The finding could change the standard for treating this aggressive form of prostate cancer, which represents about one in five cases of the disease, said Dr. Padraig Warde, a radiation oncologist at Princess Margaret Hospital in Toronto who led the international study.
"The study shows combining radiation and hormone therapy improves overall survival by 23 per cent and disease-specific survival by 43 per cent, compared with treating with hormone therapy alone," said Warde.
To conduct the study, 1,205 men with locally advanced prostate cancer in Canada, the U.S. and the U.K. were randomly divided into two groups. Half received androgen-deprivation therapy to suppress testosterone production, while the other half were treated with the hormone therapy plus radiation.
After seven years, 66 per cent of men who had the hormone therapy alone were still alive, compared with 74 per cent who received the combination treatment. Among those in the hormone treatment-only group, 26 per cent died from their prostate cancer, compared with 10 per cent who received both therapies.
"The two of them together combined are the important thing," said Warde. "You can't use radiation alone. What it's showing is that radiation plus hormones are better than hormones alone."
Androgen deprivation therapy, given by intramuscular injection, works by starving prostate cancer cells of testosterone, which they need to multiply. The treatment also makes cancer cells more sensitive to the killing effects of radiation, Warde explained.
This year, an estimated 25,500 men in Canada will be diagnosed with cancer of the walnut-sided gland, and about 4,100 will die of the disease. About 15 to 20 per cent of cases are the aggressive or high-risk type with localized spread.
"And these are the bad actors," said Warde of this form of the cancer. "These are the patients, if you look overall, who die of prostate cancer, whereas many of the people who present with earlier-stage disease, they actually will live very long even with or without treatment. They don't die of prostate cancer — they die with it.
"But with these ones, a lot of the patients will die of prostate cancer."
The study is published in the Nov. 2 issue of The Lancet, and Warde believes its findings will alter the practice of using just hormone therapy for locally advanced prostate cancer.
"There is substantial evidence that many, many patients ... are treated with hormone therapy alone and are never referred for consideration of (radiation) treatment," he said. "So they're never given the chance of cure because with locally advanced disease, many urologists in particular — although I'm not picking on them — believed that this is incurable cancer and there was really no point in giving them additional treatment beyond hormones."
The international research team enrolled and treated patients over 10 years beginning in 1995, and Warde said the radiation therapy used was typically "old-style" — employing lower doses of radiation in less finely targeted beams, compared with treatment today.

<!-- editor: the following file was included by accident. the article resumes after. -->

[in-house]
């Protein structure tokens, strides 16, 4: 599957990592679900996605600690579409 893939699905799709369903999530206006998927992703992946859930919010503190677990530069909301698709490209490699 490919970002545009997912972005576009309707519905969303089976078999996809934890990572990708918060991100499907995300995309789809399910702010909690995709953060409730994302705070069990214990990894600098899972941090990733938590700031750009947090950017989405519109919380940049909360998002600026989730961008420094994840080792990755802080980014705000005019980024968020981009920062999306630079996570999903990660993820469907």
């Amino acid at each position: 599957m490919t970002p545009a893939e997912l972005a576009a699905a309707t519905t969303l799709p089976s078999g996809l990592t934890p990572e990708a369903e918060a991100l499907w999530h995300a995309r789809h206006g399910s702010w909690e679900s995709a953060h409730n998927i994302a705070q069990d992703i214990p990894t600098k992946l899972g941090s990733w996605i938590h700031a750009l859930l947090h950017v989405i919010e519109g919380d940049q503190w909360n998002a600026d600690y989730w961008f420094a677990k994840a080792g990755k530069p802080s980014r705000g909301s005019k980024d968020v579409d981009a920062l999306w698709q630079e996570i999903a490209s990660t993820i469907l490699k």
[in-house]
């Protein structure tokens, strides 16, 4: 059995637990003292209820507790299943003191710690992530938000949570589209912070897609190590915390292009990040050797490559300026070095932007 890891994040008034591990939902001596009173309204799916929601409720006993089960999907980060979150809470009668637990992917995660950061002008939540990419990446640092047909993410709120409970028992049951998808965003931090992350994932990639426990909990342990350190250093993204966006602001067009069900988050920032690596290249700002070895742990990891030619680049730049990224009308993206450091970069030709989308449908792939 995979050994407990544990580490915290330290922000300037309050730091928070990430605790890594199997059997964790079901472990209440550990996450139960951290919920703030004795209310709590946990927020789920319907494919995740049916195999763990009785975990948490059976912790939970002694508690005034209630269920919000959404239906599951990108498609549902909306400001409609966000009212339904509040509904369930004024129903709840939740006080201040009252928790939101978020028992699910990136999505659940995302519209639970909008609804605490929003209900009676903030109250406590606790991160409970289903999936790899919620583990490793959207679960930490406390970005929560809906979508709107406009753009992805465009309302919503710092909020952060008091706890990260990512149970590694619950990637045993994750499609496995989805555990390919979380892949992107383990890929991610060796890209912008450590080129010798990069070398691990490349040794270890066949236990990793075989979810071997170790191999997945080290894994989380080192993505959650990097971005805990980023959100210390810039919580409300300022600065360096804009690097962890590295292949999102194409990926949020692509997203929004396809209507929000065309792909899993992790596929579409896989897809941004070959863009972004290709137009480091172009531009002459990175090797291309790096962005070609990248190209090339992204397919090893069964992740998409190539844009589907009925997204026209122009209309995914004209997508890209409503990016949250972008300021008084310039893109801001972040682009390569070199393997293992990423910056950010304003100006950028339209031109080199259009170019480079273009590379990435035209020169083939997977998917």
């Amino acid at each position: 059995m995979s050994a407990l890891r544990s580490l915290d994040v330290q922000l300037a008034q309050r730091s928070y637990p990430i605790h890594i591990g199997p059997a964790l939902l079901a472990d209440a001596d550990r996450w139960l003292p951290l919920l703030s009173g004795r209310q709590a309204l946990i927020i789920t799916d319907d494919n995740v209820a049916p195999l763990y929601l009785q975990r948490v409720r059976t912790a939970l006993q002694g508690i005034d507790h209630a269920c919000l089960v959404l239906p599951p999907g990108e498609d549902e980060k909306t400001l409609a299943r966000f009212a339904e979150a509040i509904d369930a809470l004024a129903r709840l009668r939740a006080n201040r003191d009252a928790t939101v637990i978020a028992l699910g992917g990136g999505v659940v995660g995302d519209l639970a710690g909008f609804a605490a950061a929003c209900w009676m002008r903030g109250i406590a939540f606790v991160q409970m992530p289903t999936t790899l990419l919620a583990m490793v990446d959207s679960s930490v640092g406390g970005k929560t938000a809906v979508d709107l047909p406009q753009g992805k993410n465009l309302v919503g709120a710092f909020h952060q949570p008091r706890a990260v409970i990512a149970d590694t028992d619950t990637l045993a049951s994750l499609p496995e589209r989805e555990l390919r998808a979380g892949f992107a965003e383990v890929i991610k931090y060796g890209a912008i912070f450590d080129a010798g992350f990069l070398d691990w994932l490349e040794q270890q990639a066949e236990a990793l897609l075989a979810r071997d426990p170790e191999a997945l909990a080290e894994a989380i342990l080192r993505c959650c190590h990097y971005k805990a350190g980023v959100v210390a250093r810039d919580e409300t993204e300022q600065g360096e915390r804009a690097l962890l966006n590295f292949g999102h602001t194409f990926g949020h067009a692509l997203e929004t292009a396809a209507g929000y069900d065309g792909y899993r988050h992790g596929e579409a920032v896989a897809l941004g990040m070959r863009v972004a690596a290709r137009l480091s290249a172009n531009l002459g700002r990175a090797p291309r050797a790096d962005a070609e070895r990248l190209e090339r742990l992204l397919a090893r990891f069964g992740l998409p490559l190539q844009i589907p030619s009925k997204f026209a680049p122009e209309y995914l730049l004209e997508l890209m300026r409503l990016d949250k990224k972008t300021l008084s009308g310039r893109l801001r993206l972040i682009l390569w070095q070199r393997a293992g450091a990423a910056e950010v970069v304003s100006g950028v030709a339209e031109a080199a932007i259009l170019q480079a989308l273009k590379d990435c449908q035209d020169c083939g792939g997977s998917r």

"So, in fact, there's every reason to believe that with the radiation we use now ... that the results are likely to be much better because we hopefully kill more cancer cells with the radiation and we're much more precise now," he said.
Some side-effects can occur, however, including damage to surrounding tissues like the rectum and bladder, which can cause tenderness, some bleeding and diarrhea. Warde said these effects are most pronounced in the first six to 12 months on average, but don't seem to persist beyond three years following treatment.
Still, he believes that adding the radiation component will lead to a better outcome for many patients.
"It's practice-changing in that we will be getting out to patients, physicians across North America and Europe ... that actually these patients should no longer be treated with hormone therapy alone. They should be referred for consideration of radiation, and hopefully many of them will benefit and live longer and more productive lives."
Dr. Martin Gleave, director of the Vancouver Prostate Centre, does not see the study so much as a "game-changer," but a confirmation of what cancer specialists have surmised for some time.
"The fact that adding radiation helps survival affirms our biases," Gleave, a professor of urology at the University of British Columbia, said from Vancouver. "But on top of that, I think it will lead us in the future towards being more aggressive in managing the local disease."
"Where we would have thought, or at least hypothesized, that maybe the horse is out of the barn and closing the barn door doesn't make a difference ... (the study suggests that) closing the barn door and preventing more horses from getting out does make a difference," he said of the double-barrelled treatment to halt the migration of cancer cells.
Gleave said more aggressive treatment could mean using chemotherapy along with hormone-suppression and radiation, a triple combination that Warde's team has already begun testing. Surgery might also be included in such a treatment regimen, Gleave added.
Dr. Michael Wosnick, vice-president of research for the Canadian Cancer Society, said the study's results should change how doctors approach the treatment of this type of prostate cancer.
"It should certainly, at least, be an option for physicians to discuss with their patients about the benefit of having both (hormone and radiation therapy)," Wosnick said Wednesday. "It seems pretty clear that this absolutely should be an option that men should be presented with."